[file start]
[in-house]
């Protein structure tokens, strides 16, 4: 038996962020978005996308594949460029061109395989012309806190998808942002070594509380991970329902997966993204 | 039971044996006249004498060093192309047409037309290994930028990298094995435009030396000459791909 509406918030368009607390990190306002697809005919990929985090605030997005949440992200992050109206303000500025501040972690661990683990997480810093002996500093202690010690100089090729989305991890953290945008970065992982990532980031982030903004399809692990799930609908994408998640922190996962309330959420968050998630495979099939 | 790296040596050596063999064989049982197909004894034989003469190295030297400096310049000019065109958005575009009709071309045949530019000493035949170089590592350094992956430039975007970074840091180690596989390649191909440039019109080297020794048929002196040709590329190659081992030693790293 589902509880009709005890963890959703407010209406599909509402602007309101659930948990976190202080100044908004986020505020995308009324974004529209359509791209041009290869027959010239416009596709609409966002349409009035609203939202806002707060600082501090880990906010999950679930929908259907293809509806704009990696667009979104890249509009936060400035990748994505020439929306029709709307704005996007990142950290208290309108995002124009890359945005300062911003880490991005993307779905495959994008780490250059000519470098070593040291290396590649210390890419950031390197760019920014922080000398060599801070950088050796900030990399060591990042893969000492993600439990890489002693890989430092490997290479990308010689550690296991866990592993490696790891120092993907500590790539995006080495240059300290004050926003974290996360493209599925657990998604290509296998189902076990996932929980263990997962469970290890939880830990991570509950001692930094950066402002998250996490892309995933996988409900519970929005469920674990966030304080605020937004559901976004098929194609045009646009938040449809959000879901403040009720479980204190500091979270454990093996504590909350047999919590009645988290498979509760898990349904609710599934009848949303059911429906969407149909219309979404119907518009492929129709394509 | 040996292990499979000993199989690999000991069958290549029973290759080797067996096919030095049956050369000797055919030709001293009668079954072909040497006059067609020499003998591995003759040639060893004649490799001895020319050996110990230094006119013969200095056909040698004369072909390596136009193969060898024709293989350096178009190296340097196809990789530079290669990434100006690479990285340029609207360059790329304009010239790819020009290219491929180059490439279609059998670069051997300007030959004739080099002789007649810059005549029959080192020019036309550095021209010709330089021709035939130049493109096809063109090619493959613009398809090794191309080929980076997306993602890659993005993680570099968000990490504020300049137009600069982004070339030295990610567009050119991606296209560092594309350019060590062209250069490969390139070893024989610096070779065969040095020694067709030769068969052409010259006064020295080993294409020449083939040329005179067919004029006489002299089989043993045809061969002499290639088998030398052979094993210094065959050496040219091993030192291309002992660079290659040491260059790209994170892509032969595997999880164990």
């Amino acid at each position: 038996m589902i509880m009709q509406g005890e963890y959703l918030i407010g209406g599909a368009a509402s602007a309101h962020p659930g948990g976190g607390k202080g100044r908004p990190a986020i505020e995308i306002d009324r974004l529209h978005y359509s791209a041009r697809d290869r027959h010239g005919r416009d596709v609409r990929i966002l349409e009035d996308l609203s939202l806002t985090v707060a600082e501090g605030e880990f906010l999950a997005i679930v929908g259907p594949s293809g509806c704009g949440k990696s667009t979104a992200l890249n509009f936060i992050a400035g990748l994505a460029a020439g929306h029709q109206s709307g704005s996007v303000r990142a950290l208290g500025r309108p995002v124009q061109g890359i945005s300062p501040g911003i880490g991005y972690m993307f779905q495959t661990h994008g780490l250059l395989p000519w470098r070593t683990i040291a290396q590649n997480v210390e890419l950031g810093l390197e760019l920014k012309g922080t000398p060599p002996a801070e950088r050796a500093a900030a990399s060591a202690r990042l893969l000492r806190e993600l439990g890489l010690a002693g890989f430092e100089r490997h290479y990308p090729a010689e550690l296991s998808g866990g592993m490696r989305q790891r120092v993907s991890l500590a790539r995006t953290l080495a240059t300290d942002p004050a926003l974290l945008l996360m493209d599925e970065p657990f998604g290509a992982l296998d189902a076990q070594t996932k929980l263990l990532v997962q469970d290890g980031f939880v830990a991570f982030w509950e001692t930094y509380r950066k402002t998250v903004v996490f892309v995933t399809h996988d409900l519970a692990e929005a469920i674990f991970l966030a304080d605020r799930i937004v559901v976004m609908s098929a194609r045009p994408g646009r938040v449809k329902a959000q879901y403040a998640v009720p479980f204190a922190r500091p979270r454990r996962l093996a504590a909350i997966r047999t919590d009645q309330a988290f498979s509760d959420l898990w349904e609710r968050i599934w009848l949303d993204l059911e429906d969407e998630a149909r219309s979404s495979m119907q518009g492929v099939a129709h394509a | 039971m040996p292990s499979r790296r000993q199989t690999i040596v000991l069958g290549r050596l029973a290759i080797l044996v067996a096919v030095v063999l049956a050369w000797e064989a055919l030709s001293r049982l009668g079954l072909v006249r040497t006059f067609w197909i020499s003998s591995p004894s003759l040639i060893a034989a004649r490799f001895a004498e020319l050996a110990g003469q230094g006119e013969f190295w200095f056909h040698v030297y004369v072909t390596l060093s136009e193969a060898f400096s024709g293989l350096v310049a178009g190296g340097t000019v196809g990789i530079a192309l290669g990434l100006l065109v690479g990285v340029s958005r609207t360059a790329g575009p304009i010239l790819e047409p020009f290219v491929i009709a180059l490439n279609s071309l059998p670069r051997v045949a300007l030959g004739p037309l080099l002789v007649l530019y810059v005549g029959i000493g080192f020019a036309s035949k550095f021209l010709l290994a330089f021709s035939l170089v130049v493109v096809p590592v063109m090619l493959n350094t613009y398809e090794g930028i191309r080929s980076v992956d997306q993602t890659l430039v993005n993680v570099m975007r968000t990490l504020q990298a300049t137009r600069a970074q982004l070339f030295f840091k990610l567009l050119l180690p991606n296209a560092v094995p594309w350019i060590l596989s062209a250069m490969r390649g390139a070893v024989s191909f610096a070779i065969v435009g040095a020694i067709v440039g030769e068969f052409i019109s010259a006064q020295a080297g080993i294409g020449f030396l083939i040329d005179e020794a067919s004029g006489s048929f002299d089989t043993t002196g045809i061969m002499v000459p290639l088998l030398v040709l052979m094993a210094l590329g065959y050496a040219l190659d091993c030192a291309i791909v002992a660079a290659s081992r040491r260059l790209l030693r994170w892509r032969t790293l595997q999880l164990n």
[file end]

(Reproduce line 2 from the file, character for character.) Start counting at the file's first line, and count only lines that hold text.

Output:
């Protein structure tokens, strides 16, 4: 038996962020978005996308594949460029061109395989012309806190998808942002070594509380991970329902997966993204 | 039971044996006249004498060093192309047409037309290994930028990298094995435009030396000459791909 509406918030368009607390990190306002697809005919990929985090605030997005949440992200992050109206303000500025501040972690661990683990997480810093002996500093202690010690100089090729989305991890953290945008970065992982990532980031982030903004399809692990799930609908994408998640922190996962309330959420968050998630495979099939 | 790296040596050596063999064989049982197909004894034989003469190295030297400096310049000019065109958005575009009709071309045949530019000493035949170089590592350094992956430039975007970074840091180690596989390649191909440039019109080297020794048929002196040709590329190659081992030693790293 589902509880009709005890963890959703407010209406599909509402602007309101659930948990976190202080100044908004986020505020995308009324974004529209359509791209041009290869027959010239416009596709609409966002349409009035609203939202806002707060600082501090880990906010999950679930929908259907293809509806704009990696667009979104890249509009936060400035990748994505020439929306029709709307704005996007990142950290208290309108995002124009890359945005300062911003880490991005993307779905495959994008780490250059000519470098070593040291290396590649210390890419950031390197760019920014922080000398060599801070950088050796900030990399060591990042893969000492993600439990890489002693890989430092490997290479990308010689550690296991866990592993490696790891120092993907500590790539995006080495240059300290004050926003974290996360493209599925657990998604290509296998189902076990996932929980263990997962469970290890939880830990991570509950001692930094950066402002998250996490892309995933996988409900519970929005469920674990966030304080605020937004559901976004098929194609045009646009938040449809959000879901403040009720479980204190500091979270454990093996504590909350047999919590009645988290498979509760898990349904609710599934009848949303059911429906969407149909219309979404119907518009492929129709394509 | 040996292990499979000993199989690999000991069958290549029973290759080797067996096919030095049956050369000797055919030709001293009668079954072909040497006059067609020499003998591995003759040639060893004649490799001895020319050996110990230094006119013969200095056909040698004369072909390596136009193969060898024709293989350096178009190296340097196809990789530079290669990434100006690479990285340029609207360059790329304009010239790819020009290219491929180059490439279609059998670069051997300007030959004739080099002789007649810059005549029959080192020019036309550095021209010709330089021709035939130049493109096809063109090619493959613009398809090794191309080929980076997306993602890659993005993680570099968000990490504020300049137009600069982004070339030295990610567009050119991606296209560092594309350019060590062209250069490969390139070893024989610096070779065969040095020694067709030769068969052409010259006064020295080993294409020449083939040329005179067919004029006489002299089989043993045809061969002499290639088998030398052979094993210094065959050496040219091993030192291309002992660079290659040491260059790209994170892509032969595997999880164990």